The assumed ascendance of James Blake never quite happened. Sure, these days the British producer and crooner plays large clubs, and in early April, he released his second LP, Overgrown, on a major label. But before he issued his self-titled debut in early 2011, it seemed that Blake was the decade’s next breakout pop star. From the icy beckon of “Limit to Your Love” to the resplendent bass plunges of “The Wilhelm Scream,” Blake possessed an intriguing sonic toolkit, a voice that felt like that of a new friend, and a hitmaker’s sense of momentum and drama. But to date, Blake has largely been unable to move beyond the cloistered circles that first pushed him toward intense Internet buzz.
He does not force the issue on Overgrown, a record that, in spite of what a guest appearance by RZA might suggest, does not grasp at populist straws. On “Life Round Here,” for instance, Blake subverts a would-be club banger, pushing his hook beneath a messy web of beats; on the gorgeous ballad “DLM,” he revels in the sound of his own voice, treating a hook like a study of its surface rather than simple radio-ready bait. Blake remains an adventurer, happily tied less to expectation than experimentation, even at its most accessible. With Samiyam. Monday, May 13, at Cat’s Cradle. $22–$25/9 p.m.
When Alice Gerrard sings, the world around her voice seems to freeze, leaving only the sound of her lonesome burl to cut exquisite lines through space and time. She’s been applying that mesmerizing tool to bluegrass and old-time music for more than four decades, but Gerrard, who lives in Durham, seems primed for reinvention right now. She recently launched a successful Kickstarter campaign to fund Bittersweet, her first-ever album of original tunes, with the assistance of songwriters and Gerrard acolytes such as Laurelyn Dossett. This show marks the end of that campaign and the lead-up to the album’s release. She’s also been working with members of Hiss Golden Messenger and Megafaun, acts that cherish and translate the lessons Gerrard’s revealed through her recordings with Tommy Jarrell, Hazel Dickens, Mike Seeger and many others. Sunday, May 12, at The ArtsCenter. $8–$16/7 p.m.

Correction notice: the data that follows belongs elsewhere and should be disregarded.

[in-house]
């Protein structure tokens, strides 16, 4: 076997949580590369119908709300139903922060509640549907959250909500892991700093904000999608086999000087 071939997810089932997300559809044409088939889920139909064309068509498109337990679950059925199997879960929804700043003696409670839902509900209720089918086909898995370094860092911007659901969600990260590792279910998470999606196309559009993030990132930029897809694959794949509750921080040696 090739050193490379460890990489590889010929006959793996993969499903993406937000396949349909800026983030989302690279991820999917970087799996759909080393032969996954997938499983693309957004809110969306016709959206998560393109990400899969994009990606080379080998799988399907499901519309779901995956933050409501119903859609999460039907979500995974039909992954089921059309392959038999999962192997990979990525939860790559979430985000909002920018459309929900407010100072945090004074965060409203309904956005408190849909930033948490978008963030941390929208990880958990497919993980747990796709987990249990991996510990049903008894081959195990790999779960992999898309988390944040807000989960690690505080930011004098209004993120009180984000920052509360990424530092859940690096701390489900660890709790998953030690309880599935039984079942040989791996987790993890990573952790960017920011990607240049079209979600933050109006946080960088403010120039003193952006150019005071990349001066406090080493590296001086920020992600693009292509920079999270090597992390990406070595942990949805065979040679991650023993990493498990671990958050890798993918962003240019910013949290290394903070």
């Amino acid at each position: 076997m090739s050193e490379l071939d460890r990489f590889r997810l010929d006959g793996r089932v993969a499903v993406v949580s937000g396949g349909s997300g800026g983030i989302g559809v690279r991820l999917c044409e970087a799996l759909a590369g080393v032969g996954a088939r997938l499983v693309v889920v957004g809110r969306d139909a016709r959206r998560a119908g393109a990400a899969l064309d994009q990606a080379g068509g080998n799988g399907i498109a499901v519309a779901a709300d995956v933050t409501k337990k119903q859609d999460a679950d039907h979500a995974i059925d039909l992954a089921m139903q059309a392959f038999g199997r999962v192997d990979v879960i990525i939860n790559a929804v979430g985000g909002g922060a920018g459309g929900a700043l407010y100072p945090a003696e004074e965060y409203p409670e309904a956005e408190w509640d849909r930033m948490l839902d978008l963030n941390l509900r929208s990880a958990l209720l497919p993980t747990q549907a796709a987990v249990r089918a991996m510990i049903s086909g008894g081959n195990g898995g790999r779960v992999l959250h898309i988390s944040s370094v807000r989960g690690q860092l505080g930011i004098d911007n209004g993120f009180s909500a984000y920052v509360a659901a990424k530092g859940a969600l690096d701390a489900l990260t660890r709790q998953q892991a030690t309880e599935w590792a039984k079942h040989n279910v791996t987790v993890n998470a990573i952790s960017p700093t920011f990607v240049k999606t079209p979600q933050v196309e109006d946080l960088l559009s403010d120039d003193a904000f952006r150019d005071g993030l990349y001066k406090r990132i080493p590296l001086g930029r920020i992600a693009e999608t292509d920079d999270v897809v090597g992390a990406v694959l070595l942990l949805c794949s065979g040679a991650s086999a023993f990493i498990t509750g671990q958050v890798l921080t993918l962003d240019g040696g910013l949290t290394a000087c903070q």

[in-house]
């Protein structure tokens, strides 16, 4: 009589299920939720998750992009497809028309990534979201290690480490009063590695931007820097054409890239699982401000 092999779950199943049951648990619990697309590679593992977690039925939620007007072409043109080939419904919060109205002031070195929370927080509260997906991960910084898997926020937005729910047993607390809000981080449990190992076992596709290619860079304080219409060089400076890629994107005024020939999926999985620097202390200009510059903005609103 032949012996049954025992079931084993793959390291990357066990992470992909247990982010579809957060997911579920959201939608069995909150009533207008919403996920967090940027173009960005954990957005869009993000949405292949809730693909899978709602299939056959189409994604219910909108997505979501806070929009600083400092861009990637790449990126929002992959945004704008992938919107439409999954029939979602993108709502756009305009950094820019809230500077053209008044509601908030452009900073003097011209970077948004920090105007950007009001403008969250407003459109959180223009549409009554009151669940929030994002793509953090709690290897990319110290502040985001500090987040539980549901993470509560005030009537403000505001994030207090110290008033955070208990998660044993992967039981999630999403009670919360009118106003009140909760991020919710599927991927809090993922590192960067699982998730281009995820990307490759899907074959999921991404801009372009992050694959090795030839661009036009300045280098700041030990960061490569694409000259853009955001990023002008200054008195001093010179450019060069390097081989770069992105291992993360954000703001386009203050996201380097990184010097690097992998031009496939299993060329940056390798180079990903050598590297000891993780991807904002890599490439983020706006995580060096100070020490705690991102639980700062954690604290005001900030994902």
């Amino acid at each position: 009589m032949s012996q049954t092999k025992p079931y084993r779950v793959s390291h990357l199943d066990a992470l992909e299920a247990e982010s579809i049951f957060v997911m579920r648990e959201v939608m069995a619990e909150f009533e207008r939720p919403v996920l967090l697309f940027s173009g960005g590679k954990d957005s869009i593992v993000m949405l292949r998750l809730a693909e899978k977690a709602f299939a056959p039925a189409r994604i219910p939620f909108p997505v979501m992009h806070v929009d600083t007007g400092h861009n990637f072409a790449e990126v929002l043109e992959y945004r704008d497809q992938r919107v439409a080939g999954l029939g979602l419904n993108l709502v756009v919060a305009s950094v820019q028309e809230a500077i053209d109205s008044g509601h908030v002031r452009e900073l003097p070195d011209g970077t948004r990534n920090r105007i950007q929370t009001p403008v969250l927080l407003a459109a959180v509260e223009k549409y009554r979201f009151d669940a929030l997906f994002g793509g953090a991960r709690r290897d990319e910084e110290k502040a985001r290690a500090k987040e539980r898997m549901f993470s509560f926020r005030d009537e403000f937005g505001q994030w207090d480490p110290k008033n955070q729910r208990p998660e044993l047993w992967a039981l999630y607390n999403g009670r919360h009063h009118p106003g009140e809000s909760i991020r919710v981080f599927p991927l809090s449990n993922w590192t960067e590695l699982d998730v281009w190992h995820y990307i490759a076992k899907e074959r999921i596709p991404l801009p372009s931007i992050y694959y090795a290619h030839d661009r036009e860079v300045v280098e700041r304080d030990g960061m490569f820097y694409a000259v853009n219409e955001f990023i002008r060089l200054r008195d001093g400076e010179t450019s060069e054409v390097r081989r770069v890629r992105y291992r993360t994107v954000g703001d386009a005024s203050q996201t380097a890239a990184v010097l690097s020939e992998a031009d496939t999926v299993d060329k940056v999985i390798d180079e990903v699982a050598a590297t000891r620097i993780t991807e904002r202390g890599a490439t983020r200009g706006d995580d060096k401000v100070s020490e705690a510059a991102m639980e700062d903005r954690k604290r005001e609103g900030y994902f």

The Kraken is a small bar on Highway 54, as it cuts between Carrboro and Pittsboro. Their musical roster embraces the blues and punk rock, R&B andappropriate, given the nameheavy metal. For the third time, Kraken Fest assembles several thunderous hordes at the outskirts outpost, with Atlanta’s charging doom-and-blues outfit Zoroaster leading the fray. Best among the five-band bunch might be Savagist, another Georgia act that suggests the hulking body of the Melvins with the accelerator tied to the floor. They are noisy and nasty, splintering the force of Thor’s hammer into a dozen deep needle pricks. NWOBHM lieges Colossus, irascible rumblers Clean Teeth and magnetic Wilmington crew Crusades share the bill. Saturday, May 11, at The Kraken. $15/5 p.m.